We are so seduced by those short, self-administered tests that promise to reveal our ‘true north’. They will help us identify all sorts of hidden strengths, from our ability to brainstorm through to our natural leadership talent. The fact that it only takes 60 seconds to run the test is also a big attraction…..
But now and then, you may come across a really worthwhile article that goes beyond the over-simplified diagnosis so beloved of the Cosmo-style questionnaire.
In January 2011, McKinsey published a very useful article on how to test the strength of your strategy. What I like about the piece is that it doesn’t suggest easy answers – you have to go and really examine how well your company is focused on supporting its game plan. Here are the ten questions:
- Test 1: Will your strategy beat the market?
- Test 2: Does your strategy tap a true source of advantage?
- Test 3: Is your strategy granular about where to compete?
- Test 4: Does your strategy put you ahead of trends?
- Test 5: Does your strategy rest on privileged insights?
- Test 6: Does your strategy embrace uncertainty?
- Test 7: Does your strategy balance commitment and flexibility?
- Test 8: Is your strategy contaminated by bias?
- Test 9: Is there conviction to act on your strategy?
- Test 10: Have you translated your strategy into an action plan?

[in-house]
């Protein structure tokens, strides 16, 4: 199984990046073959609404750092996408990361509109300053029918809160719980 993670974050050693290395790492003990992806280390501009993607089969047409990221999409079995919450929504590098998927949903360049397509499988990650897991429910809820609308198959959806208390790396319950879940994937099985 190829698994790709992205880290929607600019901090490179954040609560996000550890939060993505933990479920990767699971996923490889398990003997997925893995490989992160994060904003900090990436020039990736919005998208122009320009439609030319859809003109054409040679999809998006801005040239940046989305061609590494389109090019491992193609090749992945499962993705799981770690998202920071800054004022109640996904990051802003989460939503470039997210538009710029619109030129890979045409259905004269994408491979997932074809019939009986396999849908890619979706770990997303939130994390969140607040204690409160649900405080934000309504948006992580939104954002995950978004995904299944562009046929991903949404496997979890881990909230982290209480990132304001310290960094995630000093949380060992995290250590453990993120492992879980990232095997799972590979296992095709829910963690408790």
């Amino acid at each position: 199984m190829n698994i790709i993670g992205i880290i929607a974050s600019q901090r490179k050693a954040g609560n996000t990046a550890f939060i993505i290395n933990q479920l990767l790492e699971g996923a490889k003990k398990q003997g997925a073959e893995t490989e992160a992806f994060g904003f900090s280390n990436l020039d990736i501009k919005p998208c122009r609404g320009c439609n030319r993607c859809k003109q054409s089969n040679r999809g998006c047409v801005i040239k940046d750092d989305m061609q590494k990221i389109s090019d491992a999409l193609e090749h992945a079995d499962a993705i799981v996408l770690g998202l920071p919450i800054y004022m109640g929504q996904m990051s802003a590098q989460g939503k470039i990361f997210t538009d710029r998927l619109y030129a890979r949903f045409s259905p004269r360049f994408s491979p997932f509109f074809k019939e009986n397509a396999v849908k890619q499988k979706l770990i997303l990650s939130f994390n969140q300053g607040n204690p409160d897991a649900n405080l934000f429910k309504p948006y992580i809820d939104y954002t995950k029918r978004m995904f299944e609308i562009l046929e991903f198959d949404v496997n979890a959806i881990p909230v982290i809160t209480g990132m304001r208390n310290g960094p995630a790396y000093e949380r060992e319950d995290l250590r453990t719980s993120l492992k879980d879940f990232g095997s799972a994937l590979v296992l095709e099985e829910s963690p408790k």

Source: McKinsey Quarterly, January 2011
The good news is that while strategy can be notoriously difficult to implement, research by McKinsey shows that the vast majority of companies don’t score 10/10 but rather 4/10!
A few months back, I was working with a group of SMEs who were at the beginning of a programme to build strategic strength for their businesses. What was very clear to me was that most of the organisations had ‘fallen over’ their strategy and had no real sense of their own game plan. Not only that, but they confused ambitious targets with strategy. To say you want your business to grow by 15% in a flat market is not a strategy – it’s an aspiration in the absence of a clear plan.
As we head in to 2012, let’s just settle on a few clear but winning ideas rather than chasing all seven colours of the rainbow.
Happy New Year!